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Ugandan Artistes’ TV Station To Start In Three Months. – Dr.Tee.

Written by on February 24, 2021

By Derrick Asaba

When the ‘Museveni’ studios were initiated, it was a daily city talk. You couldn’t realize a day passes without hearing predictions on the fate of the studios with the majority saying it would be a barren tree that bears no fruit.

The narrative took a newer twist already and years down the road, it has started bearing fruition and the initial bet might relate to failed magic. It is moving apace.

Since the launch in August 2019, its success is quite noticeable, and more rays of hope are there for the project based on the hiking numbers of people storming the studios to record songs according to the project director, Travis Kazibwe Samuel alias Dr. Tee.

In an interview with Record Radio, Tee revealed that the project has dispatched over 412 singers who have recorded and released songs with Sound Factory records, a foundation wholly funded by President Yoweri Museveni. These were given their songs on CDs first in December 2019 and recently in grand ceremonies.

He continued to assert that many interested people have registered to record their songs. “These go through a pipe of a monthly scheduled process of recording taking a minimal number at ago till the number is zeroed,” Tee noted.

However, with such high numbers of artists and songs, Dr Tee noted that a persistent challenge has been, promotion of songs since the artists themselves can’t. It is on this that the project birthed an idea of starting up a TV station via which artists and their content will be promoted.

“An artist can’t have a hit song if not promoted. Three months from now we will be opening up a TV station where we can fully promote them on,” he said.

He added that this will purposely be to promote music not only for the artists that have recorded from Sound Factory records but also other artists.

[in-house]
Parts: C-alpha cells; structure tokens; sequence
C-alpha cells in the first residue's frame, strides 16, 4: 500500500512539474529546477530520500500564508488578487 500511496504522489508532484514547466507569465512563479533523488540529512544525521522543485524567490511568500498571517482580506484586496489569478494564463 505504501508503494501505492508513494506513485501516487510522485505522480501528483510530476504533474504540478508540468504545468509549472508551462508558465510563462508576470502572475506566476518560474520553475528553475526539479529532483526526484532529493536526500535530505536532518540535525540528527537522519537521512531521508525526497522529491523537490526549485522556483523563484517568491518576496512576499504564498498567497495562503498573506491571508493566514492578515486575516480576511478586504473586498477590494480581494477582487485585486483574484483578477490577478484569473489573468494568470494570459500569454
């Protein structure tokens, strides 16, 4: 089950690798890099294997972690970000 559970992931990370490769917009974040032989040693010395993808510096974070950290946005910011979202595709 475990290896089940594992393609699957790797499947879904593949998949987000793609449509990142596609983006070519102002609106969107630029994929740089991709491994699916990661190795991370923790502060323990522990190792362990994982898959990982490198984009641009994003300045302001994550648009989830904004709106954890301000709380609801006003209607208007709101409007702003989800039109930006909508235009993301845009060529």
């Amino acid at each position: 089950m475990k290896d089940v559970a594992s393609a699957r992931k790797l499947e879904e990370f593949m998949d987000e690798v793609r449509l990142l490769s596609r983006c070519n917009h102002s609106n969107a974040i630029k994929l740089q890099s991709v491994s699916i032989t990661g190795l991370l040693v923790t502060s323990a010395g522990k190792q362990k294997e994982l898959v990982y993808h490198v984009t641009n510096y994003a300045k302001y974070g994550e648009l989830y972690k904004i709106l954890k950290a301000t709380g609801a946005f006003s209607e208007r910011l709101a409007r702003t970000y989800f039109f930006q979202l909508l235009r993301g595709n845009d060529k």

At registration, a person is required to pay a fee of shs.10, 000 which really would not do much as equated to the music production process. Tee told Record Radio that this money is used to feed the artists during training and recording periods plus studio maintenance.

With debates rotating around the studio, a number of rants arose claiming that one couldn’t be allowed to sing any song lyrically against the government.

An anonymous source who cribs close to the records’ home revealed that she heard a number of artists on their way from the studio’s venue spitting fire that their songs had been watered down based on the message revealing that it was anti-government.

The project’s leadership, however, refuted these claims. Tee trashed the allegations saying that so long as the message is developmental, they on no grounds can stop someone to sing their song.

“If one comes up with a song that has no vulgar words, there is no way he would be denied the chance to record. Whether it aims at teaching the government on how it should do its work, we support such songs because they are advisory. We want people to be free unless they are attacking individuals,” he remarked.

It should be remembered that the studios opened up at a time when the nation was torn between political strife with different parties verbally antagonistic to each other. This according to Tee has affected their recording processes especially during the electoral period where they received the lowest numbers.

Despite the challenges faced, Tee on behalf of the Foundation believes that extending the same service to different major towns in the country, doing videos, and also organizing concerts for these artists can help them earn a living.

“We are trying to open up 19 studios in other regions across the country for instance one in Mukono that is already functional. However, the central region will have more compared to other regions of about six since it harbors umpteen talented people,” Tee clarified.

Asked about how the project survives financially considerate of the small sums of money they charge artists, Tee said that President Museveni (project’s patron) who he identifies as, ‘our father’ funds them whereby all financial engagements between the Foundation and the President are through Lucy Nakyobe Mbonye, who is the statehouse Comptroller.

Commenting about the turn-up, Tee said that unlike in the start so many big artists have shown queer interest noting that they wouldn’t pay as much dime as they do in big studios.

“It’s no longer upcoming artists alone striving to raise funds for their music production that record with Sound Factory records but also renowned artists like Catherine Kusasira, Mesarch Ssemakula, Lady Mariam, Sophie Nantongo, Haruna Mubiru, Mathias Walukagga whose some of the songs are already playing on the waves,” Tee remarked.


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